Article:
Since its introduction into the NBA the “Dunk” or “Slam Dunk” “Slam” “Jam” and countless other namesakes have been one of the most interesting, and exciting parts of the game. But in recent years the dunks have become stale, prompting many to say the golden age of the dunk has passed. That may not be true, as demonstrated this past weekend in the All-star game the dunk is alive and well.
In the early days dunks were a no-no in the NBA. Anyone who left their feet was at risk of finding them knocked from under them when they came back down. But in these days the NBA ways on the ground, near the basket. There was no three point line, and the most shots were taken near the basket. It was a small mans game as the likes of Bob Cousey, and George Yardley ruled the hardwood.
By the 1960s the big men had made their presance in the NBA felt. Guys like Bill Russell and Wilt Chamberlin could dunk, but it was more of a force then finesse and style. It wasn’t until the late 60s that the modern dunk was invented, and it wasn’t invented in the NBA. In 1967 owners in many smaller cities that could not lure an NBA team, formed their own league. The American Basketball Association or ABA as it become called was made up of many players who were said not good enough to be in the NBA. But the ABA introduced no concepts to the game of basketball such as a three point line, and reinvented the Dunk.
In 1971 the Virginia Squires signed a big named free agent who would revolutionize the dunk, his name, Julius “the Doctor” Erving. DR J as he become called could dunk like no one had ever seen. He could windmill, rock the ball, go behind his back, head, and other stuff thought that no human could ever do with a basketball. Ervings abilities didn’t go unnoticed in the NBA, many teams including the Los Angeles Lakers, New York Knicks, New Orleans Jazz, and Boston Celtics tried to lure Erving away from the ABA, it didn’t work. Even the NBA players began noticing Ervings dunks, and many tried to copy what they had seen. And some guys when even future, such as Darryl Dawkins. Dawkins was never even was an all-star, but he is famous in his own right, most notably he broke a backboard against Kansas City.
In 1976 the ABA held its annual all-star game, in Denver Colorado. That year they introduced a new concept that would change the game, the slam dunk contest. The contest included many of the ABA’s most notable player, including Erving. Julius Erving would win the contest when he did something no one had ever done before, he jumped from the free throw line to dunk the ball. The innagual ABA slam dunk contest would also be its last, the league merged with the NBA that summer, and Julius Erving was sold to the Philadelphia 76ers.
With the start of the 1980s the Dunks had become a household name, along with the Dunkers; guys like David Thompson, Julius Erving, George Gervin, Darryl Dawkins, and Darrell Griffith. But again the NBA needed something to keep the fans entertained between the Laker-Celtic finals. So it 1984, at its birthplace in Denver, Colorado they reintroduced the slam dunk contest, to great acclaim.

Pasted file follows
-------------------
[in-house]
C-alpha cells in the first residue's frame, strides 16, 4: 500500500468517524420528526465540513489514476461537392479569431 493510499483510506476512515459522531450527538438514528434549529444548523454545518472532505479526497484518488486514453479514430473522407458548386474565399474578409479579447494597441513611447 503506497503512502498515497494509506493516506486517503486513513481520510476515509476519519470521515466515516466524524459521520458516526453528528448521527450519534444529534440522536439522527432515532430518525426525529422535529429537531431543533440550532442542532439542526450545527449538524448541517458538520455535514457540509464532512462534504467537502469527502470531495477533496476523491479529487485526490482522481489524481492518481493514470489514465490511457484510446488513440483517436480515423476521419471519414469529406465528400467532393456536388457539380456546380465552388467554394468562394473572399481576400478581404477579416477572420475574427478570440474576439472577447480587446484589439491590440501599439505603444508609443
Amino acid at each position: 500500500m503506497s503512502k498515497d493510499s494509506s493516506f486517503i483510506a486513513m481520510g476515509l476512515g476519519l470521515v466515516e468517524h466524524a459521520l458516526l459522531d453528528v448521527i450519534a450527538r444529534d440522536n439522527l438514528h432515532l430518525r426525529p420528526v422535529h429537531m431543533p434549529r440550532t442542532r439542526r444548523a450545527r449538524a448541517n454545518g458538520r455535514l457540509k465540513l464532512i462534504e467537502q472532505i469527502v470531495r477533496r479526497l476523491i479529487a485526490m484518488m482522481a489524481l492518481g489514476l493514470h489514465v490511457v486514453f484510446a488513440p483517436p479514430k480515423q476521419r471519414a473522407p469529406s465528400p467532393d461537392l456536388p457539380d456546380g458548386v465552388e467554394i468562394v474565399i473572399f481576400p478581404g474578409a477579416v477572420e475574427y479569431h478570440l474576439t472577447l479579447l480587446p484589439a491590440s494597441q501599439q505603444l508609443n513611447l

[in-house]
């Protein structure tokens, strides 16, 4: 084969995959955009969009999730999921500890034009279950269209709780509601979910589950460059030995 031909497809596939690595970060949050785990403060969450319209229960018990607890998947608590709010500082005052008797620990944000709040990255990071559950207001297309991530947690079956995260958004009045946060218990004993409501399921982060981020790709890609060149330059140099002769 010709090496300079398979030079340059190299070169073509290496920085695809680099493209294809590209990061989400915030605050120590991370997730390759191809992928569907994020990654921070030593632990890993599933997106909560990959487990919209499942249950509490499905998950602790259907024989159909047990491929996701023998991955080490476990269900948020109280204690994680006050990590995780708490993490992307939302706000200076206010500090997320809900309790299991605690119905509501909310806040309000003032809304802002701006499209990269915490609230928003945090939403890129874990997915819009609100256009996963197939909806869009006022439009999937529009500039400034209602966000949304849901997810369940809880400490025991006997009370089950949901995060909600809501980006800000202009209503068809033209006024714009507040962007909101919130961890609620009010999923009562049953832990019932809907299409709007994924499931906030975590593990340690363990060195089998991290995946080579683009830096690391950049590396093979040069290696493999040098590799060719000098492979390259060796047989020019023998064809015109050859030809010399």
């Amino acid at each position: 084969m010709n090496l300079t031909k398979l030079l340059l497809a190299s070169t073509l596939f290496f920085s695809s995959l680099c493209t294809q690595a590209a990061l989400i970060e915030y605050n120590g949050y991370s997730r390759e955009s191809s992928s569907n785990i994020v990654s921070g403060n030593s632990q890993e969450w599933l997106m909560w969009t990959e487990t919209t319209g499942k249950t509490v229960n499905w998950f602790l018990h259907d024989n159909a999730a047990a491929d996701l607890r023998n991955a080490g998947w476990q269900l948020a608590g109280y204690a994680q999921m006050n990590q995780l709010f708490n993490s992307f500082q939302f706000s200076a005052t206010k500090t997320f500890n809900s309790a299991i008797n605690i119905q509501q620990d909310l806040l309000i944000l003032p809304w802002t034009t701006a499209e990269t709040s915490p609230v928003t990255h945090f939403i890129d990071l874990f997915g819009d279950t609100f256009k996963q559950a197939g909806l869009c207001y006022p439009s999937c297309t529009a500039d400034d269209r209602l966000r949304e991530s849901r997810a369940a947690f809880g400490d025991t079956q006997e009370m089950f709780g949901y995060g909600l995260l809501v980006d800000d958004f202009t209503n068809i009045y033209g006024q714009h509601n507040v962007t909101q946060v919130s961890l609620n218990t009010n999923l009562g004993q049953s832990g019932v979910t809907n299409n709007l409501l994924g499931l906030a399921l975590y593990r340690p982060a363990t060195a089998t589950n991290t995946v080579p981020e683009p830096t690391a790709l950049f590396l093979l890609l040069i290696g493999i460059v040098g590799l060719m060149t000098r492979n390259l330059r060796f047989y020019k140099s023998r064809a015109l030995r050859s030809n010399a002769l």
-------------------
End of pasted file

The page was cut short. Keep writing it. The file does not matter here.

The 84 contest would include Julius Erving, Darrell Griffith, Larry Nance, Dominique Wilkins and others. Erving and Nance would face each other in the finals. After Erving missed a dunk, Nance looked in great shape to win the contest. But Erving had one last ditch effort up his sleeve. He brought back a classic, he once again jumped from the free throw line to slam it hope, but it wasn’t enough Phoenix’s Larry Nance went home with the trophy.
In 1985 the Dunk contest once again saw a final showdown that the fans loved. Atlanta’s Dominique Wilkins and a second year player from the Chicago Bulls named Michael Jordan. The two faced off in an awesome display of dunking power that is still talked about today, Wilkins would win the contest, but the young Bull had made a name for himself.
The 1986 contest would bring a whole new facade to the game. When a player no one knew could dunk entered the contest. Five-foot-six Spudd Webb. Webb would go on to win the contest over Atlanta teammate Dominique Wilkins, becoming the smallest player ever to win the contest.
In 1987 and 88 the dunk contest would get its first back-to-back winner in Chicago’s Michael Jordan. Jordans dunks had already revolutionized the game, but his all-star dunks left fans, and competitor awestruck. Jordan once again show his awesome leaping ability when he copied DR J and dunked from the free throw line.
Thought the early 90s the NBA dunk contest had some great moments, Cedric Ceballos blindfolded dunk, Dee Browns arm covering his eyes, JR Riders thought the legs dunk, Kobe Bryant’s thought the legs behind the back dunk, but the contest had become stale, fans were no longer interested in it. And to the dismay of many, in 1998 the NBA cancelled the contest. After the 99 shorted no all-star season the NBA brought back the contest in 2000.
In the 2000 contest Vince Carter gave fans something to smile about, as he put his arm thought the rim and hung by his elbow. But following the 2000 competition, not many stars entered, and the 01 dunk contest featured rookies. once again the fans got bored, but in 2002, 2003, and 2004 Jason Richardson revived their hopes. Richardson would win the contest in 02, and 03 before losing a great match to Fred Jones in 04. Again in 2005 it looked as if the stars would be gone from the contest, and another boring dunk contest was to ensure. But Amare Stoudamire and Josh Smith did their best to prevent this as both unleashed many awesome never before seen dunks.
With the athletic players in today game, the dunks of tomorrow are surly going to be a thing of beauty. as a fan, All I can do is wait.